RC of 4 indicates unknown algorithm, a 9 indicates a missing
	public key. The other fields give more information about this
	signature.  sig_class is a 2 byte hex-value.  The fingerprint
	may be used instead of the long keyid if it is available.
	This is the case with CMS and might eventually also be
	available for OpenPGP.

        Note, that TIMESTAMP may either be a number with seconds since
        epoch or an ISO 8601 string which can be detected by the
        presence of the letter 'T' inside.

    VALIDSIG	<fingerprint in hex> <sig_creation_date> <sig-timestamp>
		<expire-timestamp>  <sig-version> <reserved> <pubkey-algo>
		<hash-algo> <sig-class> [ <primary-key-fpr> ]

	The signature with the keyid is good. This is the same as
	GOODSIG but has the fingerprint as the argument. Both status
	lines are emitted for a good signature.  All arguments here
	are on one long line.  sig-timestamp is the signature creation
	time in seconds after the epoch. expire-timestamp is the
	signature expiration time in seconds after the epoch (zero
	means "does not expire"). sig-version, pubkey-algo, hash-algo,
	and sig-class (a 2-byte hex value) are all straight from the
	signature packet.  PRIMARY-KEY-FPR is the fingerprint of the
	primary key or identical to the first argument.  This is
	useful to get back to the primary key without running gpg
	again for this purpose.

        The primary-key-fpr parameter is used for OpenPGP and not
        available for CMS signatures.  The sig-version as well as the
        sig class is not defined for CMS and currently set to 0 and 00.

        Note, that *-TIMESTAMP may either be a number with seconds
        since epoch or an ISO 8601 string which can be detected by the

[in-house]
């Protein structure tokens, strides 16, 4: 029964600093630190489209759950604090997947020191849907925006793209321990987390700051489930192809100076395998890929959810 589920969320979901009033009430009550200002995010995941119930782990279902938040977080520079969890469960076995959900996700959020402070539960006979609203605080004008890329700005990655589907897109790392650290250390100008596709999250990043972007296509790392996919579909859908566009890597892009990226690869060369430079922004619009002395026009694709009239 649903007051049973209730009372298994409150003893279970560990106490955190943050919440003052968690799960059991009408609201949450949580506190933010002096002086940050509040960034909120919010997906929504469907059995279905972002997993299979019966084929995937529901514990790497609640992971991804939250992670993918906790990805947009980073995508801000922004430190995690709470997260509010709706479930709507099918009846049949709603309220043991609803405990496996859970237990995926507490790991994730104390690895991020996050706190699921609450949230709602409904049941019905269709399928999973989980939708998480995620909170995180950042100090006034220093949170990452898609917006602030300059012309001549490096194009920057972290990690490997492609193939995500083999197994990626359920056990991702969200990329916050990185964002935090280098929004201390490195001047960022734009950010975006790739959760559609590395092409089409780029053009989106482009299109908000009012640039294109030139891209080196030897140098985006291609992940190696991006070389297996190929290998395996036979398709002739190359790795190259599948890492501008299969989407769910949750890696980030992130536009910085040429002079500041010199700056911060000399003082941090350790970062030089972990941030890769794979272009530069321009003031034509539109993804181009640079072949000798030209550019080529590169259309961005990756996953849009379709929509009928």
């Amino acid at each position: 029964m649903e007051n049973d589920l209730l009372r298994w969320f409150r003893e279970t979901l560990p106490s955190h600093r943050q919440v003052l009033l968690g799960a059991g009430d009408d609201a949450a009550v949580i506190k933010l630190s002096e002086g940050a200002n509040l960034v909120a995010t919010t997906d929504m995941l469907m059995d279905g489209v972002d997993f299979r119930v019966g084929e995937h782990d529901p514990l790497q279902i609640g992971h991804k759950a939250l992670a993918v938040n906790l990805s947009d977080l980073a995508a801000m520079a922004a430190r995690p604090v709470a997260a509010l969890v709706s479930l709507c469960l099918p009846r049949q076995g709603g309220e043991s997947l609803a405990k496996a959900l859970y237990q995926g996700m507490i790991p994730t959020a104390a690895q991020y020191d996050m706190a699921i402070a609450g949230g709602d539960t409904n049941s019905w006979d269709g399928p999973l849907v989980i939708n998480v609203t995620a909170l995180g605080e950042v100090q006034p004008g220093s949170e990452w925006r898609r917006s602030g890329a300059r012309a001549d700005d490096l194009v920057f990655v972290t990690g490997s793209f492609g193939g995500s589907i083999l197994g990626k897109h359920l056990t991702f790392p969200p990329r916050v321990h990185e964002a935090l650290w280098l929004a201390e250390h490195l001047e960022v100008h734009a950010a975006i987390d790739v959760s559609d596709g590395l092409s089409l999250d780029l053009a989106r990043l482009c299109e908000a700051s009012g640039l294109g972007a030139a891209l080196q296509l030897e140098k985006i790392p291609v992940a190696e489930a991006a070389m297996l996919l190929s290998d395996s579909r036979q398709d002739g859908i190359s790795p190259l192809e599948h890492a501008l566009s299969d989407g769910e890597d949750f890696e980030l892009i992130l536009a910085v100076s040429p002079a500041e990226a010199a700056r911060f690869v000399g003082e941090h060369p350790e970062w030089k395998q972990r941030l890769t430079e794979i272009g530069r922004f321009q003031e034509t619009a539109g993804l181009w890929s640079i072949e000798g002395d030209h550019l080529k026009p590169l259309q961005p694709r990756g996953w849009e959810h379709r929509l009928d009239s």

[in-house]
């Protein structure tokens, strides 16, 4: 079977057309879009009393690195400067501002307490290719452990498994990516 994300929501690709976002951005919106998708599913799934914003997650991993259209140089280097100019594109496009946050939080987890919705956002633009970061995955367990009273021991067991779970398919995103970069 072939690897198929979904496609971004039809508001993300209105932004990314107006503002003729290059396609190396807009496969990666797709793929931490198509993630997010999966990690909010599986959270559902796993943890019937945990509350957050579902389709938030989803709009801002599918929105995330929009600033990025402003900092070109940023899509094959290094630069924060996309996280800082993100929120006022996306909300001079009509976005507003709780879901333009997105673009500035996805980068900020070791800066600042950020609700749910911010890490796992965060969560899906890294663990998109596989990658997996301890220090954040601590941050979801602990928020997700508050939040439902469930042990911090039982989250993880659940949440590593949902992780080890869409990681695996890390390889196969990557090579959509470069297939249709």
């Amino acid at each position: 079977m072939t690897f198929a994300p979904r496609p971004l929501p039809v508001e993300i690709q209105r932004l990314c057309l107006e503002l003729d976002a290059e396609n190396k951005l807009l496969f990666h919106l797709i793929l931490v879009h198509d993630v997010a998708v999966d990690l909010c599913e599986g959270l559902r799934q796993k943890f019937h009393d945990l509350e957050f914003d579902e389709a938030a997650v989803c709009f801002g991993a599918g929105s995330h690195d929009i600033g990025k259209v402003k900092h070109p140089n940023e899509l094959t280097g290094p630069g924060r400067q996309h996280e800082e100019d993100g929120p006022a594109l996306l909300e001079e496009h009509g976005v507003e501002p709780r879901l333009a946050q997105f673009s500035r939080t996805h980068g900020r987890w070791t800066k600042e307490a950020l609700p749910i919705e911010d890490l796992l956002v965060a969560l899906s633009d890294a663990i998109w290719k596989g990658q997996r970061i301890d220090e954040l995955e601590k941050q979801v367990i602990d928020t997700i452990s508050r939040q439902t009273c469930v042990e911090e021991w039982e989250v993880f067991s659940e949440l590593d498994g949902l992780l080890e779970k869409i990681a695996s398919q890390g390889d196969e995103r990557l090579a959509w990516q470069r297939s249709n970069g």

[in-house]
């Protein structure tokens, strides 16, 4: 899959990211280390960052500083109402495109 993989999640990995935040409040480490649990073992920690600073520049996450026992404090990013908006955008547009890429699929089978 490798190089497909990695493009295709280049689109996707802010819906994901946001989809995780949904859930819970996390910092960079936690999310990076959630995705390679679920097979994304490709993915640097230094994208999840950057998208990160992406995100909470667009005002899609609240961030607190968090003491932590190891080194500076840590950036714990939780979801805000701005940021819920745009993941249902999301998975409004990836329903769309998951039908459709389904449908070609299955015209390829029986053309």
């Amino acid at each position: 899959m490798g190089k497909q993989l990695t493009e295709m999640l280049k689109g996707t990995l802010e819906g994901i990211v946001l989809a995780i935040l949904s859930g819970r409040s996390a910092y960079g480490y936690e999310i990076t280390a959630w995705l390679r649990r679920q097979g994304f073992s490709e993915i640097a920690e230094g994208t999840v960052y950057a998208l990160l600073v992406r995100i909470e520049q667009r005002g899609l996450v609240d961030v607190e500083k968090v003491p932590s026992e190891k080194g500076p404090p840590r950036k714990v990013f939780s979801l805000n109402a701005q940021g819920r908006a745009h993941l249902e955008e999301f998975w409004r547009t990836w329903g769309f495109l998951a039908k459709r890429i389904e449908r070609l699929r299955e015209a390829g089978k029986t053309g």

presence of the letter 'T' inside.

    SIG_ID  <radix64_string>  <sig_creation_date>  <sig-timestamp>
	This is emitted only for signatures of class 0 or 1 which
	have been verified okay.  The string is a signature id
	and may be used in applications to detect replay attacks
	of signed messages.  Note that only DLP algorithms give
	unique ids - others may yield duplicated ones when they
	have been created in the same second.

        Note, that SIG-TIMESTAMP may either be a number with seconds
        since epoch or an ISO 8601 string which can be detected by the
        presence of the letter 'T' inside.

    ENC_TO  <long_keyid>  <keytype>  <keylength>
	The message is encrypted to this LONG_KEYID.  KEYTYPE is the
	numerical value of the public key algorithm or 0 if it is not
	known, KEYLENGTH is the length of the key or 0 if it is not
	known (which is currently always the case).  Gpg prints this
	line always; Gpgsm only if it knows the certificate.

    NODATA  <what>
	No data has been found. Codes for what are:
	    1 - No armored data.
	    2 - Expected a packet but did not found one.
	    3 - Invalid packet found, this may indicate a non OpenPGP
            4 - signature expected but not found
	You may see more than one of these status lines.

    UNEXPECTED <what>
        Unexpected data has been encountered
            0 - not further specified               1       

    TRUST_UNDEFINED <error token>
    TRUST_NEVER     <error token>
    TRUST_MARGINAL  [0  [<validation_model>]]
    TRUST_FULLY     [0  [<validation_model>]] 
    TRUST_ULTIMATE  [0  [<validation_model>]]
	For good signatures one of these status lines are emitted to
	indicate the validity of the key used to create the signature.
	The error token values are currently only emitted by gpgsm.
	VALIDATION_MODEL describes the algorithm used to check the
	validity of the key.  The defaults are the standard Web of
	Trust model for gpg and the the standard X.509 model for
	gpgsm.  The defined values are

           "pgp"   for the standard PGP WoT.
	   "shell" for the standard X.509 model.
	   "chain" for the chain model.

        Note that we use the term "TRUST_" in the status names for